The final novel in the award-winning Finding Langston trilogy from Coretta Scott King Author Honoree and Scott O'Dell Award medalist Lesa Cline-Ransome.
Clem can make anybody, even his grumpy older sisters, smile with his jokes. But when his family receives news that his father has died in the infamous Port Chicago disaster, everything begins to fall apart. Clem's mother is forced to work long, tough hours as a maid for a wealthy white family. Soon Clem can barely recognize his home--and himself. Can he live up to his father's legacy?
In her award-winning trilogy, Lesa Cline-Ransome masterfully recreates mid-twentieth century America through the eyes of three boys: Langston, Lymon, and, now, Clem. Exploring the impact of the Great Migration, the Harlem Renaissance, Jim Crow laws, and much more, Lesa's work manages at once to be both an intimate portrait of each boy and his family as well as a landscape of American history.
A Kirkus Reviews Best Middle Grade Book of the Year A Chicago Public Library Best Book of the Year A CCBC Choice A Bulletin of the Center for Children's Books Blue Ribbon Book!A CSMCL Best Multicultural Children's Book of the Year A Junior Library Guild Gold Standard Selection --- Praise for Finding Langston, a Coretta Scott King Author Honor Book and winner of the Scott O'Dell Award for Historical Fiction
"There aren't any explosions in this spare story. Nor is there a happy ending. Instead, Langston discovers something more enduring: solace."--The New York Times
* "This crisply paced book is full of historical details of the Great Migration and the role a historic branch library played in preserving African American literary culture."--The Horn Book, Starred Review
* "This is a story that will stay with readers long after they've finished it."--School Library Journal, Starred Review
* "The impact on the reader could not be more powerful. A memorable debut novel."--Booklist, Starred Review
* "A fascinating work of historical fiction . . . Cline-Ransome at her best."--Kirkus Reviews, Starred Review
* "Finding Langston is about cultural heritage and personal growth and, at its heart, about finding home wherever you land."--Shelf Awareness, Starred Review
About the Author
Lesa Cline-Ransome is the author of almost twenty books for young readers. Her work has received a plethora of honors, including dozens of starred reviews, NAACP Image Award nominations, a Coretta Scott King Honor, and a Christopher Award, and has been named to ALA Notable Books and Bank Street Best Children's Books lists. She lives in Rhinebeck, NY.
★ "Cline-Ransome’s mastery of first person narration and her gift for dialogue present a close-up look at Chicago’s African American community in the 1940s. . . . While readers will miss this group of Cline-Ransome’s memorable characters, Clem’s story is a satisfying end to the series." —The Horn Book, Starred Review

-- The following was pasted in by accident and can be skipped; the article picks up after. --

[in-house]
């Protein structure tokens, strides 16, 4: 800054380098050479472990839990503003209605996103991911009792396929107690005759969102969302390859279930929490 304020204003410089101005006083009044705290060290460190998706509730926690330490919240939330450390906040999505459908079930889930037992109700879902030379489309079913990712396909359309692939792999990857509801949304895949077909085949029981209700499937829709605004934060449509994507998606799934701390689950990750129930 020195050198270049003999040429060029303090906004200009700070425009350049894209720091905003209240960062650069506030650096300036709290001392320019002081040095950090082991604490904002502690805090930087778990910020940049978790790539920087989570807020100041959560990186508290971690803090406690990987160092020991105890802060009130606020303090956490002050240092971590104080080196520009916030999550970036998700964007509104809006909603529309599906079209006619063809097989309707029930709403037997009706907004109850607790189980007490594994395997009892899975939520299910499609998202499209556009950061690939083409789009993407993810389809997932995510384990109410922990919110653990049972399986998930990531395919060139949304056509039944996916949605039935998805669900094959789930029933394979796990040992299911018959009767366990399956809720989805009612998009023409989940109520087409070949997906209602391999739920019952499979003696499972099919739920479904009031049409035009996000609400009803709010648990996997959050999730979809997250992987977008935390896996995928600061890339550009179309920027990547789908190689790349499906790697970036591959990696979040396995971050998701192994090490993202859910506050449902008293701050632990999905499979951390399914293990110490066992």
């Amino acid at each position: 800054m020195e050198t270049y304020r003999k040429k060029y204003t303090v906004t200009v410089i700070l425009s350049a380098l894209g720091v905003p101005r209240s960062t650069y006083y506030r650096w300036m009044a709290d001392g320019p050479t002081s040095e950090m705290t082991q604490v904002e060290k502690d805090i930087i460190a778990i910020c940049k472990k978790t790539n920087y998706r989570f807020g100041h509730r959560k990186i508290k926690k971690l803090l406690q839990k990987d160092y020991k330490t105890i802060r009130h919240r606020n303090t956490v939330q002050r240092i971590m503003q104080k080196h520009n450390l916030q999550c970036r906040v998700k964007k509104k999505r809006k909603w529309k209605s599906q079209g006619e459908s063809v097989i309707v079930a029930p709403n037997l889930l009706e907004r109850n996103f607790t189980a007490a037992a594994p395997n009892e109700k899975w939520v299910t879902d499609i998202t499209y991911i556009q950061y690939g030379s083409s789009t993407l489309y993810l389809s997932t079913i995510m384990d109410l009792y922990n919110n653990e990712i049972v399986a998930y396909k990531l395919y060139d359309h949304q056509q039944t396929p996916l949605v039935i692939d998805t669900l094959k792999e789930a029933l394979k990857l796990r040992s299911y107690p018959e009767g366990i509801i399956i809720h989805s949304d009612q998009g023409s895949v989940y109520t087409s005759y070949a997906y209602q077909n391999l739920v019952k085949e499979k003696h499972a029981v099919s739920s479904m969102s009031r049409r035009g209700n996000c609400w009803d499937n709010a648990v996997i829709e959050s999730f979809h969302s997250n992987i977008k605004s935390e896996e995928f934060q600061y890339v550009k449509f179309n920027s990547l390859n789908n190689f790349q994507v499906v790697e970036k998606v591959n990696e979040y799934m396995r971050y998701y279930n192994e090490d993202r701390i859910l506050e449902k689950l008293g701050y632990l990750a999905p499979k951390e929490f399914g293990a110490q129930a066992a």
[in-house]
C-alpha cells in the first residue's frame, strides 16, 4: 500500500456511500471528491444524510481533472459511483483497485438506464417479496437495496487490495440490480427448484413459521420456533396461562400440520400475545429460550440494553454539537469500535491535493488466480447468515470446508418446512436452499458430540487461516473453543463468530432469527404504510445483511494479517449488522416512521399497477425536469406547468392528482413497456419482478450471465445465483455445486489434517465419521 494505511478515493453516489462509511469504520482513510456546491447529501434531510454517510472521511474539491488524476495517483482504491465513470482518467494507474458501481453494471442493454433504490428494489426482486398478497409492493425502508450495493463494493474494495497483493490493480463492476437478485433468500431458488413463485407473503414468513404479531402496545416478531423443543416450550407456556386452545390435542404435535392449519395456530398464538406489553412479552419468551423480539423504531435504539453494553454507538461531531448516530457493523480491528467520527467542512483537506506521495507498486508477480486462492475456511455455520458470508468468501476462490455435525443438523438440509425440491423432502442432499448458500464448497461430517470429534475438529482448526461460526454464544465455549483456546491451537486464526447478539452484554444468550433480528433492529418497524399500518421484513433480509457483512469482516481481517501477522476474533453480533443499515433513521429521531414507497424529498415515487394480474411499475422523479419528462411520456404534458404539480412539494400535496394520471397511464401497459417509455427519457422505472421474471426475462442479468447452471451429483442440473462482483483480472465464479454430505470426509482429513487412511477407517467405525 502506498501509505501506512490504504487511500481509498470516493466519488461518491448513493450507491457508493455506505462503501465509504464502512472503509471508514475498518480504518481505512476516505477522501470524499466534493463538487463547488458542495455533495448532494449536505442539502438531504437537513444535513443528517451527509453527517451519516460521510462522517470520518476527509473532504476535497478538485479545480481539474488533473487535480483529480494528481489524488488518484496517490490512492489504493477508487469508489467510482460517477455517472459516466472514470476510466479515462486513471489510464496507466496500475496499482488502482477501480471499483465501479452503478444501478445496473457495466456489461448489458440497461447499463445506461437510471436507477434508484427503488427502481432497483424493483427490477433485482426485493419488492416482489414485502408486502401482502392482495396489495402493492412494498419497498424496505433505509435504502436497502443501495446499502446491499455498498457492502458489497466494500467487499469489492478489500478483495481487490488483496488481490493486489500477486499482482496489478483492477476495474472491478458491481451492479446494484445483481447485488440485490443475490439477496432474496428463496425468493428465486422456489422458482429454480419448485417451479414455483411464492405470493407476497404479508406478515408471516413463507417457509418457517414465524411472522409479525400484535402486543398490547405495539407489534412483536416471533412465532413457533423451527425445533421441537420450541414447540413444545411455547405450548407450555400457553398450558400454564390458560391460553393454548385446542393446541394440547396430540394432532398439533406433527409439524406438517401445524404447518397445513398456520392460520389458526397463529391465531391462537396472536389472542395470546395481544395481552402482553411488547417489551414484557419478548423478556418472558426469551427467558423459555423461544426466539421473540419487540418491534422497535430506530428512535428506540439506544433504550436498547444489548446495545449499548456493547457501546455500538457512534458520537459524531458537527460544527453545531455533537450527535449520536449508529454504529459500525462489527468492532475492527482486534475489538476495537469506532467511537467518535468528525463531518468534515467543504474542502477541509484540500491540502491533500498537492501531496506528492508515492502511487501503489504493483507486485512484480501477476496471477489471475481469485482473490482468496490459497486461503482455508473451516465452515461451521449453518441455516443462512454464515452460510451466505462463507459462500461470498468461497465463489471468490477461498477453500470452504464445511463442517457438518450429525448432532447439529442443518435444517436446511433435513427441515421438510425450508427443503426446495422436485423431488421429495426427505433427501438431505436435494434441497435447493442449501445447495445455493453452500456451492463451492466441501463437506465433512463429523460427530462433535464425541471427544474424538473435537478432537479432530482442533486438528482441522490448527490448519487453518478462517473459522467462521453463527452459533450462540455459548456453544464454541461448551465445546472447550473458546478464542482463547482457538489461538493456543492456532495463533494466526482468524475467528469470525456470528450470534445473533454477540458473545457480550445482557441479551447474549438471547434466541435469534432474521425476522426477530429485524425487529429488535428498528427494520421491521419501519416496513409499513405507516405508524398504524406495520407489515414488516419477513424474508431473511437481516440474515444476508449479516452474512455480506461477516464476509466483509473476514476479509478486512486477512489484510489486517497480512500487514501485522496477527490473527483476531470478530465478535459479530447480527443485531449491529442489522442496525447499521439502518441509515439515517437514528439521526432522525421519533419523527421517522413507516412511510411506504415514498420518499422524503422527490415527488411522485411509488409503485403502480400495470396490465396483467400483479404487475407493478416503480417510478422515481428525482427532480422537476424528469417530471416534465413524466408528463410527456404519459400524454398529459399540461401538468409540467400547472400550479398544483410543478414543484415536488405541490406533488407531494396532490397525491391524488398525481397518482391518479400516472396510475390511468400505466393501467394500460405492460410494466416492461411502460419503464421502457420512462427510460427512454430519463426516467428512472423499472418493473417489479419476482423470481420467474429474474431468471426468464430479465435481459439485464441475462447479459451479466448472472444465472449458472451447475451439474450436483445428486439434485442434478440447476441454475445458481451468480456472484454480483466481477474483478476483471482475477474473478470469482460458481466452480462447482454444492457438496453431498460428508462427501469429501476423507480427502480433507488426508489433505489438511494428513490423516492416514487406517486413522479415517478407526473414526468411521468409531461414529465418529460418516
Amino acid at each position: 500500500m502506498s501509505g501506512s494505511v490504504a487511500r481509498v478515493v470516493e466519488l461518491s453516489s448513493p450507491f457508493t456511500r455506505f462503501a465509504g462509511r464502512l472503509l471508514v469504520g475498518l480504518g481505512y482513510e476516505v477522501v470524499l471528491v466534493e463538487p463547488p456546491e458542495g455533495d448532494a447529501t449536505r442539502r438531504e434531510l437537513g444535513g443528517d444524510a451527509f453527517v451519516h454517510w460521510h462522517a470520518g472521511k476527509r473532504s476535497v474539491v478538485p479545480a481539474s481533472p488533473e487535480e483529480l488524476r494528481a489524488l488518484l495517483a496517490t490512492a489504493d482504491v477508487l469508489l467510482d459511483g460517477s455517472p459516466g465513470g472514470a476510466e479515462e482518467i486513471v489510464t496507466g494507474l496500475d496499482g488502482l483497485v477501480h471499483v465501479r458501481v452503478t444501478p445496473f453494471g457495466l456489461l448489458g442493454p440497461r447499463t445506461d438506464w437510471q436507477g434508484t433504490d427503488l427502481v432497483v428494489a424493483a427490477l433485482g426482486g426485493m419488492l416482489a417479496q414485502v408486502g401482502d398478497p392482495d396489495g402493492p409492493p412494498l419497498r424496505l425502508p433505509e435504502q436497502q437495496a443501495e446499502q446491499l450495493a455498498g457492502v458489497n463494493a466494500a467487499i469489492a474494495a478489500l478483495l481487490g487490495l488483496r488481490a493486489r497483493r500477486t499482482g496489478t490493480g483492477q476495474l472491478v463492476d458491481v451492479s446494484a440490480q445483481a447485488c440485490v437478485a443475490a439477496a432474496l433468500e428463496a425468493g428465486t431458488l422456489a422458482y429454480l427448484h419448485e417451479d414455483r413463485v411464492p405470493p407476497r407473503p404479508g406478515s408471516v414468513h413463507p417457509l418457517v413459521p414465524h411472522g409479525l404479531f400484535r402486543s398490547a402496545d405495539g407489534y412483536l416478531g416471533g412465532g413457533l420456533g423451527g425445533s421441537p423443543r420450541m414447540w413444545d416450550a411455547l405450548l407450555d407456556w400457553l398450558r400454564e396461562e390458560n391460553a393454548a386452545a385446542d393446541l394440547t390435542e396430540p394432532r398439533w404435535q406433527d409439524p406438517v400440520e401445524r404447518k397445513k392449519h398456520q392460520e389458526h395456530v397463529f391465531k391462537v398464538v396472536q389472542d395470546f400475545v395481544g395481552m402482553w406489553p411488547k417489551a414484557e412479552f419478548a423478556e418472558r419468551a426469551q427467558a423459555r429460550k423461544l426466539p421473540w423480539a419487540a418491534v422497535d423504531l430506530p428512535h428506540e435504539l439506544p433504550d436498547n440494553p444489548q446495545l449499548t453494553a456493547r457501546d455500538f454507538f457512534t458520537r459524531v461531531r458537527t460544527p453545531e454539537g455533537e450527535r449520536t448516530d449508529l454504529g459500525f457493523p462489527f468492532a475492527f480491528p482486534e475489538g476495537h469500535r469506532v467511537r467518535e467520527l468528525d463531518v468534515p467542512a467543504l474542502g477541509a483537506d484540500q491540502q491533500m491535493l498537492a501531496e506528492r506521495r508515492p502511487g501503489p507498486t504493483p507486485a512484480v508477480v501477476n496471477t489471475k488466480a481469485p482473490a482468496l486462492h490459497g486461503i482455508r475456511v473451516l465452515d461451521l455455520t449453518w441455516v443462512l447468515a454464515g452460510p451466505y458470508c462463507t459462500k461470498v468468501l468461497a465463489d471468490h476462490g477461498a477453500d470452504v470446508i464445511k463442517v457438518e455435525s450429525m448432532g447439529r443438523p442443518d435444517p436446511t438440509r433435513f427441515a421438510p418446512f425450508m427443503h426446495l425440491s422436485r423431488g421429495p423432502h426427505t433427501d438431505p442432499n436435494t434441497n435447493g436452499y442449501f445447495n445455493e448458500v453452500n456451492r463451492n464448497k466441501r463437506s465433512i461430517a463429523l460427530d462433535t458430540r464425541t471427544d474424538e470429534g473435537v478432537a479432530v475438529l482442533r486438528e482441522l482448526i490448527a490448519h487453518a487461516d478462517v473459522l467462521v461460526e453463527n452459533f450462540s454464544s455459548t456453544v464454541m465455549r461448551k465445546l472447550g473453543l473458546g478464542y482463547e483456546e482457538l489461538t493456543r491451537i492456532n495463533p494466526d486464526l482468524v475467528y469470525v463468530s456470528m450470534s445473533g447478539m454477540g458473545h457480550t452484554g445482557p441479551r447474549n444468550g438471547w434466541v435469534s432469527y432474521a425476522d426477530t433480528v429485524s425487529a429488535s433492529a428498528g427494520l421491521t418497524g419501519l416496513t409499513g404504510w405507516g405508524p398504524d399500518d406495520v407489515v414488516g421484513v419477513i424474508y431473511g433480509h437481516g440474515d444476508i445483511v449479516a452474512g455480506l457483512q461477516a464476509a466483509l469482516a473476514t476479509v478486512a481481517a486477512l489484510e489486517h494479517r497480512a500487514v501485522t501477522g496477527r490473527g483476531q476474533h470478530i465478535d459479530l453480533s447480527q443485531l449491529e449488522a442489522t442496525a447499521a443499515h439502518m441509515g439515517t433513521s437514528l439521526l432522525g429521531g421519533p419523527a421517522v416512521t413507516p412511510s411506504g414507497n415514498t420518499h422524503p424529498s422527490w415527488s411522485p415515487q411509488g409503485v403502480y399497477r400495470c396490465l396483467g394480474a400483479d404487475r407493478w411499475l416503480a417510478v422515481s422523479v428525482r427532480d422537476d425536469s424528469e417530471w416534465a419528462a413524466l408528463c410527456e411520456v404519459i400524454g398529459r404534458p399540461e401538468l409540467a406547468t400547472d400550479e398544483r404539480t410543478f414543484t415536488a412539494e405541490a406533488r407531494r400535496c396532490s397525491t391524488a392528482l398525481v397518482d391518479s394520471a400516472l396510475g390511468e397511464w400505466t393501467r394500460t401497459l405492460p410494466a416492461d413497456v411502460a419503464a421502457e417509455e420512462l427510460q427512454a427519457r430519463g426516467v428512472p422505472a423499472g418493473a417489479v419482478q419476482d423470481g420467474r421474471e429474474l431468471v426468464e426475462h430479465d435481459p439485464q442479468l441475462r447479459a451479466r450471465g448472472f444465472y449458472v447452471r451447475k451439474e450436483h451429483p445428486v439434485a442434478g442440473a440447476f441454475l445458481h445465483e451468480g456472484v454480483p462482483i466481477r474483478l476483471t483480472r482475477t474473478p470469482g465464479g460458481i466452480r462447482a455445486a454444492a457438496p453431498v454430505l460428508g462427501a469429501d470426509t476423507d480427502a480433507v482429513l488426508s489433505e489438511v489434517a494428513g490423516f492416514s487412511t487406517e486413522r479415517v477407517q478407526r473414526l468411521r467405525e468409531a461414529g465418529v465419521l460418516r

★ "Like the other two entries, this novel with its parallel narrative addresses tough situations with care, including parental grief and depression, the threat of eviction, domestic abuse, the emotional and physical abuse of children, the impact of racism, and negotiating problematic friendships. A compelling work whose intriguing characters readers will miss when they turn the last page." —Kirkus Reviews, Starred Review
★ "Cline-Ransome offers unusually perceptive portrayals of his family members, their interactions, and their strong, ongoing, but largely unspoken grief. Clem’s engaging first-person story, written with simplicity and emotional clarity, provides a rewarding conclusion to this historical fiction trilogy."—Booklist, Starred Review
★ "[Lesa] Cline-Ransome skillfully brings the era of 1944 middle America to life, giving readers a glimpse of an often neglected part of history—growing up Black through the segregation and discrimination in the North during this time period. . . . Exceptional characters and the chance to explore the previous volumes will leave readers wanting more. The historical aspect of the novel encourages further exploration of the era and a greater understanding of race in America during this time. This whole series deserves a place on library shelves everywhere."—School Library Journal, Starred Review
★ "In addition to exploring Clem’s relationships with his friends, Cline-Ransome offers unusually perceptive portrayals of his family members, their interactions, and their strong, ongoing, but largely unspoken grief. Clem’s engaging first-person story, written with simplicity and emotional clarity, provides a rewarding conclusion to this historical fiction trilogy."—Booklist, Starred Review
"Cline-Ransome incorporates events of mid-century American history so seamlessly, young readers may not realize they're absorbing real historical facts. . . . Works beautifully as a stand-alone or as a companion to the earlier novels in the trilogy."—Shelf Awareness
"In this final title of Cline-Ransome’s historical fiction trilogy, Clem steps fully into the limelight, and the Thurbers’ story sensitively explores another facet the Black community on Chicago’s South Side during the 1940s, as government bias against Black servicemen causes a proud family to lose its tenuous grip on prosperity."—The Bulletin of the Center for Children’s Books